15 arrested in anti-terror sweep across Europe

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Updated 17 January 2015
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15 arrested in anti-terror sweep across Europe

BRUSSELS: More than two dozen suspects have been arrested in Belgium, France and Germany in continuing searches for suspected terrorists, authorities said Friday.
Thirteen people were detained in Belgium and two arrested in France in an anti-terror sweep following a firefight in which two suspected terrorists were killed, and more suspects are being sought, Belgian authorities said.
French and German authorities arrested at least 14 other people Friday suspected of links to the Islamic State group, and a Paris train station was evacuated, with Europe on alert for new potential terrorist attacks.
On Thursday, Belgian police moved in on a suspected terrorist hideout in the eastern city of Verviers, killing two suspects and wounding and arresting a third.
Eric Van der Sypt, a Belgian federal magistrate, said Friday the terrorists were within hours of implementing a plan to kill police on the street or in their offices.
More than a dozen searches had led to the discovery of four military-style weapons including Kalashnikov assault rifles, Van der Sypt told a news conference.
“I cannot confirm that we arrested everyone in this group,” he addeid.
Visiting a scarred Paris on Friday, US Secretary of State John Kerry met French President Francois Hollande and visited the sites of the city’s worst terrorist bloodshed in decades. Twenty people, including the three gunmen, were killed last week in attacks on a kosher supermarket and the offices of satirical newspaper Charlie Hebdo and on police.
Hollande thanked Kerry for offering France support, saying, “You’ve been victims yourself of an exceptional terrorist attack on Sept. 11. You know what it means for a country. ... We must find together appropriate responses.”
Paris is at its highest terrorism alert level, and police evacuated the Gare de l’Est train station Friday after a bomb threat. The station, one of several main stations in Paris, serves cities in eastern Paris and countries to the east.
The Paris prosecutor’s office, meanwhile, said at least 12 people were arrested in anti-terrorism raids in the region, targeting people linked to one of the French gunmen, Amedy Coulibaly, who claimed ties to the Islamic State group. Police officials earlier told The Associated Press that they were seeking up to eight to 10 potential accomplices.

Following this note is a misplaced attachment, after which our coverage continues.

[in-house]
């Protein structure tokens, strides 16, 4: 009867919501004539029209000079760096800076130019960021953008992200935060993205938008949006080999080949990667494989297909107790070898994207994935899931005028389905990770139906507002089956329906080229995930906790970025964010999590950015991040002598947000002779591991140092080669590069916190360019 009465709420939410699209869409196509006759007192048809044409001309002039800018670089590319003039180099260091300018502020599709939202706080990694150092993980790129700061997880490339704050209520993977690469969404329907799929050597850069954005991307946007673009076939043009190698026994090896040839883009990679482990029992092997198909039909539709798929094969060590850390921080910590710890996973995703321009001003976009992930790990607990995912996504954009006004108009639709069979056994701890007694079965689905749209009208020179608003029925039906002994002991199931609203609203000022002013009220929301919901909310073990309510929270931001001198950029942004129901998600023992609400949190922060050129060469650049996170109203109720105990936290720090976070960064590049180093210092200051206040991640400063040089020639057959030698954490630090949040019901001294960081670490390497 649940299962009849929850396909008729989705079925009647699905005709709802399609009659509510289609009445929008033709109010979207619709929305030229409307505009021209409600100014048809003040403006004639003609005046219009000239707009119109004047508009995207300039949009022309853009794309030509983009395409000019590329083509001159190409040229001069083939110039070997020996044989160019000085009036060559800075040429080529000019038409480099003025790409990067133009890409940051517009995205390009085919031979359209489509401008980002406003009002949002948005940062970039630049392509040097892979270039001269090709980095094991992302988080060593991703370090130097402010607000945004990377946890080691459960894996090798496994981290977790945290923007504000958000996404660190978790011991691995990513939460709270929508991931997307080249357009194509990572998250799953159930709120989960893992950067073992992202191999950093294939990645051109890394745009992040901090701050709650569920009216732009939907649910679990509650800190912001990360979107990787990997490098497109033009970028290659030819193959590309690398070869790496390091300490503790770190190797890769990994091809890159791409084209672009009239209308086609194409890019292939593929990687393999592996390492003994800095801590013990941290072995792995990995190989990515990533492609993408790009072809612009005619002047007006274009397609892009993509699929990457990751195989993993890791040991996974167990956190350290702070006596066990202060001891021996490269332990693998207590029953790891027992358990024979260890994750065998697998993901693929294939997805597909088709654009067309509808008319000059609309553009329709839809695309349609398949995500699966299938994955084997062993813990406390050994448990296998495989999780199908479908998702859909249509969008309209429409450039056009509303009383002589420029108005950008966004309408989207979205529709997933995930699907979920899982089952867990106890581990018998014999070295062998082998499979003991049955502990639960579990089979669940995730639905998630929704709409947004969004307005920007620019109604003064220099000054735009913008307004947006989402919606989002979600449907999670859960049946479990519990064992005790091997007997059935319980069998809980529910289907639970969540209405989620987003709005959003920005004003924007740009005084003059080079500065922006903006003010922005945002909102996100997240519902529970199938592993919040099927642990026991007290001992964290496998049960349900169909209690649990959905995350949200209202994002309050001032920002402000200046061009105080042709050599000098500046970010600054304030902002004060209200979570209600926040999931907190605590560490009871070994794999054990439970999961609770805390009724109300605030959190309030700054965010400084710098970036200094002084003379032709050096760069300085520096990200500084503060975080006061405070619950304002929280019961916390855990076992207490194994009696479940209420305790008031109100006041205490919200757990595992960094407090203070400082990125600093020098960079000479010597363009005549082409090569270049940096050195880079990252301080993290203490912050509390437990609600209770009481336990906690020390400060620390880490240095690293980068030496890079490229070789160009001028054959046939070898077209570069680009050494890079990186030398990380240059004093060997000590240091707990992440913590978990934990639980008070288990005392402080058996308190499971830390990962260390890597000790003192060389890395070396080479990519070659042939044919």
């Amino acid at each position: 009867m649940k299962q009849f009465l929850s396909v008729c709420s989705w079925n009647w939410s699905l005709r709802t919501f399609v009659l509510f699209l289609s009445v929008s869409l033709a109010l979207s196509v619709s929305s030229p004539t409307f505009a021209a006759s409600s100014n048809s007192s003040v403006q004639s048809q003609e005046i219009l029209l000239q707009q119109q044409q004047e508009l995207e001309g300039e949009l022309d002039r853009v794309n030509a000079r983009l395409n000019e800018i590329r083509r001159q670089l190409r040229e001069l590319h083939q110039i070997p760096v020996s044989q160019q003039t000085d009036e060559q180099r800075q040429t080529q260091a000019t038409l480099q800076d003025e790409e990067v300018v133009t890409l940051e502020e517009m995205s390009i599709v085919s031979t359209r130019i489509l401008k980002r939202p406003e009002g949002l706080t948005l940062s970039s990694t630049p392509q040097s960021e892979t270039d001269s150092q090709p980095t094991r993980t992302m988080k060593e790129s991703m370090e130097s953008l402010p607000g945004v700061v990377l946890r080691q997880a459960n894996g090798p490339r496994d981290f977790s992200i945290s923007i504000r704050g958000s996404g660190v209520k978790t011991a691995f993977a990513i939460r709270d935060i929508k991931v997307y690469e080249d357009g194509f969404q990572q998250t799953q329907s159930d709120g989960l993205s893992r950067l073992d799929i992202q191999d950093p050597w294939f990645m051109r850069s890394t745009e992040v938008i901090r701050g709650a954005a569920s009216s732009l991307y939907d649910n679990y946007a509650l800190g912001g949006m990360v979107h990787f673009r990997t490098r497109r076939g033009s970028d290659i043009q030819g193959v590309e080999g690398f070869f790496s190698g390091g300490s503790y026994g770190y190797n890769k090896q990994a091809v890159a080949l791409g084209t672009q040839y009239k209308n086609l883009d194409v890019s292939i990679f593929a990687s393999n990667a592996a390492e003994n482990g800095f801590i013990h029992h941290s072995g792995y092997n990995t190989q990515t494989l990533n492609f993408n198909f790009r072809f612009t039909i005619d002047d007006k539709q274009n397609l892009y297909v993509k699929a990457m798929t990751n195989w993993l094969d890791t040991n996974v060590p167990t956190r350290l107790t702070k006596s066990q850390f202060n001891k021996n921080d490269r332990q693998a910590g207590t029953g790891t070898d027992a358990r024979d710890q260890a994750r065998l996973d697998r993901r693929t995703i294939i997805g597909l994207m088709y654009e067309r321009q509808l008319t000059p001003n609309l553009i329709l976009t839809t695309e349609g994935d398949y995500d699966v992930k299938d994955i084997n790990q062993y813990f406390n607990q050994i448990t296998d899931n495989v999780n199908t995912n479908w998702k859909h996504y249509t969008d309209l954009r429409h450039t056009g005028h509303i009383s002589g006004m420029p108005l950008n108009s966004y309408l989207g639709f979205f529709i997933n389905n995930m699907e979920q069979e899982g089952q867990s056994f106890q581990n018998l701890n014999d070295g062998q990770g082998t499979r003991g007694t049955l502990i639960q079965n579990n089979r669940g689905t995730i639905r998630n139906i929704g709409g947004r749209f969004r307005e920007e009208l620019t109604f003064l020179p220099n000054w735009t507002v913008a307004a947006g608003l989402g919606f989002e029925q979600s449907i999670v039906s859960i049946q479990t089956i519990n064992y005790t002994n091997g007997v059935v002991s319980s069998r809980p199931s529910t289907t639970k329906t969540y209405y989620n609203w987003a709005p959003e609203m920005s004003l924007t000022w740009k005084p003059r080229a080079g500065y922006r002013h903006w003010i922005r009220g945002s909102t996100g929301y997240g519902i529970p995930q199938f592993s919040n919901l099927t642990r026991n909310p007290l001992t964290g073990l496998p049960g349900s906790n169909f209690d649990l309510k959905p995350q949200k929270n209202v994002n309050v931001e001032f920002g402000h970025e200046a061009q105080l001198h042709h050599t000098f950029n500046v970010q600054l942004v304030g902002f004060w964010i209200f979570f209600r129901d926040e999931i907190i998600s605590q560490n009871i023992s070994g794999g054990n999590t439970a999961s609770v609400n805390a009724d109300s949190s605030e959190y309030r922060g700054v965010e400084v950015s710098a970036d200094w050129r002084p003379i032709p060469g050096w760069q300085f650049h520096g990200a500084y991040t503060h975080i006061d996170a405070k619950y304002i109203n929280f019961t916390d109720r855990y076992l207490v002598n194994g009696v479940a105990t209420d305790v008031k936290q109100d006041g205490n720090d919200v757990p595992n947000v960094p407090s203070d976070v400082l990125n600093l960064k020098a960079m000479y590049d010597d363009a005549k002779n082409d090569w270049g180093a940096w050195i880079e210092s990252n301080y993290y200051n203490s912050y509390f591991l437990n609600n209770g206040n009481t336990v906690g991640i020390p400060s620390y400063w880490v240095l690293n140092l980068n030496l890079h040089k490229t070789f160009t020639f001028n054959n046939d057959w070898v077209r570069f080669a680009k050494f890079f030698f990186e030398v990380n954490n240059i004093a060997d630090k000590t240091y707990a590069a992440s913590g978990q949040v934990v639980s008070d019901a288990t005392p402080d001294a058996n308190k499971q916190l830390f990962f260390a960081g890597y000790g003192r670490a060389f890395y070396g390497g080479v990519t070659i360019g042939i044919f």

In Berlin, police arrested two men Friday morning on suspicion of recruiting fighters for the Islamic State group in Syria.
Across Europe, anxiety has grown as the hunt continues for potential accomplices of the three Paris terrorists, and as authorities try to prevent attacks by the thousands of European extremists who have joined Islamic State extremists in Syria and Iraq.
Hollande said France is “waging war” against terrorism and will not back down from international military operations against Islamic extremists despite recent deadly attacks.
“It is not a war against religion, it’s a war against hate,” Hollande said in a speech to leading diplomats.
The Belgian raid on a former bakery was another palpable sign that terror had seeped deep into Europe’s heartland as security forces struck against militants some of who may be returnees from holy war in Syria.
After the gun smoke lifted, police continued with searches in Verviers and the greater Brussels area, seeking more clues in a weeks-long investigation that started well before the terrorism rampage in France last week. The Belgian operations had no apparent link to the attacks in France.
And, unlike the Paris terrorists, the suspects in Belgium were reportedly aiming at hard targets: police installations.
“They were on the verge of committing important terror attacks,” federal magistrate Eric Van der Sypt told a news conference in Brussels.
Belgian authorities had moved swiftly in the rustbelt town of Verviers Thursday to pre-empt what they called a major attack by as little as hours.
“As soon as I opened the window, you could smell the gunpowder,” said neighbor Alexandre Massaux following a minutes-long firefight with automatic weapons and Kalashnikovs that was also punctuated by explosions.
“As soon as they thought special forces were there, they opened fire,” federal magistrate Van der Sypt said.
“It shows we have to be extremely careful,” Van der Sypt said. The Verviers suspects “were extremely well-armed men” equipped with automatic weapons, he said. Some of the individuals “were in Syria and had come back,” he added.
Authorities have previously said 300 Belgian residents have gone to fight with extremist Islamic formations in Syria; it is unclear how many have returned. Thousands of European extremists have also fought in Syria.
Belgian authorities had said earlier that they were looking into possible links between a man they arrested in the southern city of Charleroi for illegal trade in weapons and Coulibaly, who killed four people in a Paris kosher market last week.
Several other countries are also involved in the hunt for possible accomplices to Coulibaly and the other gunmen in the French attacks, brothers Cherif and Said Kouachi.
The Kouachi brothers claimed allegiance to Al-Qaeda in Yemen, and Coulibaly to the Islamic State group.